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We need your help to sustain the school repair progress. Donald Brown, Advisor to the Board of Trustees and Parents United under the Fire Code Lawsuit settlement, will track the status of school repair needs and repairs underway. Parents United will pass information we receive on to him.

Brown is operating with minimal staff and significant authority. By collecting the information for him, we relieve him of the "intake" function so that he can do what he does most effectively, verify the actions the school system is taking to remedy the problems and assure that their actions fit into the work done to implement the Facilities Plan.

We need the name of your school, the problem, the specific location if applicable and your name and phone number (your information is taken most seriously when you give a name and phone number). We prefer receiving your information in writing because we are more likely to get your message correctly.

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Mary Filardo 21st Century School Fund

General Charles F. Williams, Chief Operating Officer and Director of Facilities for DCPS announced at a Council hearing on Thursday, November 12, 1997 that he has instituted a new "execution protocol." No, it is not about firing squads, but an important procedure, the "Pre- Construction Conference" which is typical in other school systems, but new to DCPS. This Conference is a meeting between the DCPS project manager, the principal, PTA and LSRT representatives, the construction contractor and other interested persons held to review school construction work that will be undertaken at your school.

At this Pre-Construction Conference the local school should learn:

If you would like technical assistance at your Pre-Construction Conference, or in reviewing documents from this Conference, you may call the 21st Century School Fund at (202) 745-3745 or (202) 832-3970.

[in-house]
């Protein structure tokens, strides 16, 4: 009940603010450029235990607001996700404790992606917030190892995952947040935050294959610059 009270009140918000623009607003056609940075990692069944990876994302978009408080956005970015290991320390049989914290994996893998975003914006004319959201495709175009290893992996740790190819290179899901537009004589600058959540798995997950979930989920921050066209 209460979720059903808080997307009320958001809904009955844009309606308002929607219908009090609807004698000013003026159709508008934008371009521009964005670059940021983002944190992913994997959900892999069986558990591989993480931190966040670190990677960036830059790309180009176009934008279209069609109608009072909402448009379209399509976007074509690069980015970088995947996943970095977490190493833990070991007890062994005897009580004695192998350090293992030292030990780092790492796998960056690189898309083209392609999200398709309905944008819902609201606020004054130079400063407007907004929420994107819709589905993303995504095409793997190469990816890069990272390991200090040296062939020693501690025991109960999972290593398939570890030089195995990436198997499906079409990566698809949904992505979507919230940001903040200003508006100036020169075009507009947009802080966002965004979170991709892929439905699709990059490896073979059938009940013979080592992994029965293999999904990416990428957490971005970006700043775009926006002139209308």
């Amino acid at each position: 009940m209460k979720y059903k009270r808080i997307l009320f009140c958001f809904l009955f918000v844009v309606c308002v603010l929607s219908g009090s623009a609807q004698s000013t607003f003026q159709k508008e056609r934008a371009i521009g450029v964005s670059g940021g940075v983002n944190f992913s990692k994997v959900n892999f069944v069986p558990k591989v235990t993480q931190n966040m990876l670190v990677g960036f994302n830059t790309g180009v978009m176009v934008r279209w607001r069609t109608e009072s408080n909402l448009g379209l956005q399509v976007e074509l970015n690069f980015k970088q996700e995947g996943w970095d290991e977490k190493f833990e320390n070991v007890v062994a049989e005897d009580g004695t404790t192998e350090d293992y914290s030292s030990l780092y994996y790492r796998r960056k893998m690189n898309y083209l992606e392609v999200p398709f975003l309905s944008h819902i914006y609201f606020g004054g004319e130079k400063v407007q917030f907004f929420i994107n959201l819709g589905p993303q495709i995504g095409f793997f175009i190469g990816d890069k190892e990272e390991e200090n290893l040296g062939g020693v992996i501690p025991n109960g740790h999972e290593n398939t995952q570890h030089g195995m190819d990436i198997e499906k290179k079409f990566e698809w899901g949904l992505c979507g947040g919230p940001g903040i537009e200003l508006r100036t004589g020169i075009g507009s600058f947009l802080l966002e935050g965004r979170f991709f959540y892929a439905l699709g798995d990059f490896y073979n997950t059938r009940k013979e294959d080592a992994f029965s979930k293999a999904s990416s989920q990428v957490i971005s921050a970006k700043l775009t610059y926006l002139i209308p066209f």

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For various reasons, many parents prefer to send their children to schools outside their neighborhood. The D.C. Public Schools offer a variety of school programs in which you may want your child enrolled. If they are not in your neighborhood school, you must apply at the school that has the program for "Special to attend that school. The application process began on October 1st and ends on December 30th. There are six acceptable criteria for granting special permission to attend an out of boundary school. Make sure you gear your reasons to them:

If you want to hedge your bets you will have to go to each school you are considering to apply because application forms are individualized. Know the programs in schools. Students rejected for special permission to attend a school "in general" have been admitted to the same school when they applied through its special program admissions system. Conversely, parents have called our office shocked that their child got into the building but not the special program since that was the reason they gave for applying to the school in the first place. To remain in a school when you are out of boundary you simply reapply every year at that school.

Yes, the decision is up to the principal. Yes, you may feel that your child was excluded for arbitrary reasons. However, in years past when the special permission process was centralized, principals were often the ones who made the decision after the system said "No!" You will be notified in February whether or not your child can attend. Parents United is pleased that parents will be notified of admission early enough so that DCPS can compete with private schools for students.